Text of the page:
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Hoffmann, R. A wiki for the life sciences where authorship matters. Nature Genetics (2008)
 
 
 

Neutrophil beta2-adrenergic receptor coupling efficiency to Gs protein in subjects with post-traumatic stress disorder and normal controls.

The symptomatology of post-traumatic stress disorder (PTSD) involves sympathetic hyperarousal. Several of these sympathetic symptoms are mediated through end-organ beta2-adrenergic receptors (beta2AR). Increased sympathetic activity in PTSD could therefore be due to increased betaAR function. This study investigated betaAR function in 30 healthy controls and 20 drug-free PTSD patients. BetaAR binding studies were conducted using antagonist-saturation and agonist-displacement experiments. Measures of beta2AR coupling to Gs protein were derived from agonist-displacement experiments. PTSD patients had significantly higher beta2AR density particularly in the high-conformational state and higher beta2AR coupling than controls, as reflected in a higher percentage of receptors in the high conformational state and a higher ratio of the agonist dissociaton constant from the receptor in the low/high-conformational state. Increased betaAR function in PTSD is consistent with the symptomatology of this disorder. Increased betaAR density and coupling may be consistent with downregulation of betaAR density and uncoupling by antidepressants and may underlie their partial efficacy in PTSD. Dysregulation in Gs protein function is postulated and, agonist-mediated regulation of betaAR expression and/or betaAR kinase activity in PTSD should be investigated in future studies.[1]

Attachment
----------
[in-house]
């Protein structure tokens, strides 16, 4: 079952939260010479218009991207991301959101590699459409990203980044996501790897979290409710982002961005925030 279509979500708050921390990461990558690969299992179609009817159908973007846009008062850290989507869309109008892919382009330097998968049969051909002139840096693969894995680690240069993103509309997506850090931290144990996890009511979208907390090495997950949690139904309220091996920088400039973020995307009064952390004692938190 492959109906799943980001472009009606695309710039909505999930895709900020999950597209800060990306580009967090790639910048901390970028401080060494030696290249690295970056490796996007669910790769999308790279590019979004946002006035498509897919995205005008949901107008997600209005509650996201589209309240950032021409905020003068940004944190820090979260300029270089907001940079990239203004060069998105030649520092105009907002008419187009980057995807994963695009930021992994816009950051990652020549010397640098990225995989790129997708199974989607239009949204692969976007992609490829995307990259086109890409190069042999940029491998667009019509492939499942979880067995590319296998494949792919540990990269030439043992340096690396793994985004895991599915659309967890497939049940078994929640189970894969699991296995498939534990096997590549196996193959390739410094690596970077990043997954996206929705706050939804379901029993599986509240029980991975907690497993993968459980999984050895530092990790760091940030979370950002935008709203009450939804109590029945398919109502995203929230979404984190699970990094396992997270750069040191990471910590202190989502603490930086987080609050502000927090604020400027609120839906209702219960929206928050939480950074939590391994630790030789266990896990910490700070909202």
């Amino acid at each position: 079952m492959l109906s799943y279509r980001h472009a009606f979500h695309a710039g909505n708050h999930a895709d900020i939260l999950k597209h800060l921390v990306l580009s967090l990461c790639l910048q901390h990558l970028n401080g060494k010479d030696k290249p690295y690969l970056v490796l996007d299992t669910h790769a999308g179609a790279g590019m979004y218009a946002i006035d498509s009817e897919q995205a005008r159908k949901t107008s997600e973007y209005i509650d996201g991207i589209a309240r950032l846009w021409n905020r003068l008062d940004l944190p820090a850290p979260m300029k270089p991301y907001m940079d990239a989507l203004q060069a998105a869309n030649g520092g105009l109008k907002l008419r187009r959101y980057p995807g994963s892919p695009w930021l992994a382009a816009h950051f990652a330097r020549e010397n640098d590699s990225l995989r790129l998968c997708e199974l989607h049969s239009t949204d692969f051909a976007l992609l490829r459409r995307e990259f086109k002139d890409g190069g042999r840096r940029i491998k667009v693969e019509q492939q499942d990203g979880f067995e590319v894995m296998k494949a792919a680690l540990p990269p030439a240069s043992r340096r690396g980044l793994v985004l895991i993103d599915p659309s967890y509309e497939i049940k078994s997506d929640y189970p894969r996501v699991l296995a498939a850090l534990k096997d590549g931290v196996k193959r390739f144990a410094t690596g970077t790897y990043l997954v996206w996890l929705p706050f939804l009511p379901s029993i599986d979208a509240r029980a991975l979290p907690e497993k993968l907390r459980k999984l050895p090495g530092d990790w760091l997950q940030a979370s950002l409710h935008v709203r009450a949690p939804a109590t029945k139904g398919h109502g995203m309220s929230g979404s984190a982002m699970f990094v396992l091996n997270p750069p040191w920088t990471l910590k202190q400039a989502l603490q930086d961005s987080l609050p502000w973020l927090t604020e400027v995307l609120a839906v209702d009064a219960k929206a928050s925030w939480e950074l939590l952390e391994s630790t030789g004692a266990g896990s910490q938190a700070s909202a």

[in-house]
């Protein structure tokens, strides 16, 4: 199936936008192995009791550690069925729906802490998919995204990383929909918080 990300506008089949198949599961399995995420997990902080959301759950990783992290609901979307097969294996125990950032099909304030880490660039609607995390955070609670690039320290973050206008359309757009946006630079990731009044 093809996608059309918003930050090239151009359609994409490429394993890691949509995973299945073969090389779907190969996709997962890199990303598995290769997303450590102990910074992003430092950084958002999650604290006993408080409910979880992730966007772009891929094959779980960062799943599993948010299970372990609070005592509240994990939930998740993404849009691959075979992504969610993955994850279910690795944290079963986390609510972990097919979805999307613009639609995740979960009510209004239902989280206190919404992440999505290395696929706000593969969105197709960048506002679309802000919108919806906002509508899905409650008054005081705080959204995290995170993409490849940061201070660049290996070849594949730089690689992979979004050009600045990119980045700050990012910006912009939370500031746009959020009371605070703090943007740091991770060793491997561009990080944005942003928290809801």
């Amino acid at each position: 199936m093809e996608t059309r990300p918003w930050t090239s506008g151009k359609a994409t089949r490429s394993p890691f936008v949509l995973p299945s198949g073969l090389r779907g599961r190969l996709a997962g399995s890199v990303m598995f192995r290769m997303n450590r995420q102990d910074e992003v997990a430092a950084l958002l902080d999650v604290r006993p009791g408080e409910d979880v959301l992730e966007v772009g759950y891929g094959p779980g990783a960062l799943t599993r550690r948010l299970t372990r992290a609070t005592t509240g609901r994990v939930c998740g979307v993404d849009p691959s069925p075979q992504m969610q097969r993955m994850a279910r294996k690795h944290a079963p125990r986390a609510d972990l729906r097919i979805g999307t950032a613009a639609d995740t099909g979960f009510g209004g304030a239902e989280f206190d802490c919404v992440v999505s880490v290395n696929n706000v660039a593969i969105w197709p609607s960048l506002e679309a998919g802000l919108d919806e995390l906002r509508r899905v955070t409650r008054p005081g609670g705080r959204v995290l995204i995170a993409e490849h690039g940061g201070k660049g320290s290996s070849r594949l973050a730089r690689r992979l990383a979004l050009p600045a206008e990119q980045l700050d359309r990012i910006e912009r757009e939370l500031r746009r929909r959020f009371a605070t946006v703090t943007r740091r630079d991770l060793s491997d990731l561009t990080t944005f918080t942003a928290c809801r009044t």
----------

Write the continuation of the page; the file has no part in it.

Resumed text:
References

  1. Neutrophil beta2-adrenergic receptor coupling efficiency to Gs protein in subjects with post-traumatic stress disorder and normal controls. Gurguis, G.N., Andrews, R., Antai-Otong, D., Vo, S.P., Blakeley, J.E., Orsulak, P.J., Rush, A.J. Psychopharmacology (Berl.) (1999) [Pubmed]
 
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